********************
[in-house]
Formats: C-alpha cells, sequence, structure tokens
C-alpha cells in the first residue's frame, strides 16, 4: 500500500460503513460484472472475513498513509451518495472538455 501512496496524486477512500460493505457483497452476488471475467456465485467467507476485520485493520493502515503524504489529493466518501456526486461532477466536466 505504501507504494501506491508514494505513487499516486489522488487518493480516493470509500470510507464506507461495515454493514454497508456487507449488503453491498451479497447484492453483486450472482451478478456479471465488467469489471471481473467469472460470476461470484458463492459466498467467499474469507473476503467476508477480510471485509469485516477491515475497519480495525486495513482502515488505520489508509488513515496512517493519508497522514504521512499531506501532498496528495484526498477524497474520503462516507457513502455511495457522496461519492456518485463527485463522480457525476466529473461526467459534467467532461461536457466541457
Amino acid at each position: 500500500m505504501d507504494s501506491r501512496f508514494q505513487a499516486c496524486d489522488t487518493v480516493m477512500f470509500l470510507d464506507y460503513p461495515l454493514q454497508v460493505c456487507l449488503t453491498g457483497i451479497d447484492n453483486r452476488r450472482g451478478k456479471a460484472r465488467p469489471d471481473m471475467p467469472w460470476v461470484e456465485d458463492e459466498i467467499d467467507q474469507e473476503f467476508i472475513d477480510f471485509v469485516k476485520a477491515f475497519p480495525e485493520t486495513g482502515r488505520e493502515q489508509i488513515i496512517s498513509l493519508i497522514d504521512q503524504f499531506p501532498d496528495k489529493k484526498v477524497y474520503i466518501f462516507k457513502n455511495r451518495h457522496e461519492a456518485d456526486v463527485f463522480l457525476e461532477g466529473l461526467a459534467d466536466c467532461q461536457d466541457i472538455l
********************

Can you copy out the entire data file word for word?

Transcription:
[in-house]
Formats: C-alpha cells, sequence, structure tokens
C-alpha cells in the first residue's frame, strides 16, 4: 500500500460503513460484472472475513498513509451518495472538455 501512496496524486477512500460493505457483497452476488471475467456465485467467507476485520485493520493502515503524504489529493466518501456526486461532477466536466 505504501507504494501506491508514494505513487499516486489522488487518493480516493470509500470510507464506507461495515454493514454497508456487507449488503453491498451479497447484492453483486450472482451478478456479471465488467469489471471481473467469472460470476461470484458463492459466498467467499474469507473476503467476508477480510471485509469485516477491515475497519480495525486495513482502515488505520489508509488513515496512517493519508497522514504521512499531506501532498496528495484526498477524497474520503462516507457513502455511495457522496461519492456518485463527485463522480457525476466529473461526467459534467467532461461536457466541457
Amino acid at each position: 500500500m505504501d507504494s501506491r501512496f508514494q505513487a499516486c496524486d489522488t487518493v480516493m477512500f470509500l470510507d464506507y460503513p461495515l454493514q454497508v460493505c456487507l449488503t453491498g457483497i451479497d447484492n453483486r452476488r450472482g451478478k456479471a460484472r465488467p469489471d471481473m471475467p467469472w460470476v461470484e456465485d458463492e459466498i467467499d467467507q474469507e473476503f467476508i472475513d477480510f471485509v469485516k476485520a477491515f475497519p480495525e485493520t486495513g482502515r488505520e493502515q489508509i488513515i496512517s498513509l493519508i497522514d504521512q503524504f499531506p501532498d496528495k489529493k484526498v477524497y474520503i466518501f462516507k457513502n455511495r451518495h457522496e461519492a456518485d456526486v463527485f463522480l457525476e461532477g466529473l461526467a459534467d466536466c467532461q461536457d466541457i472538455l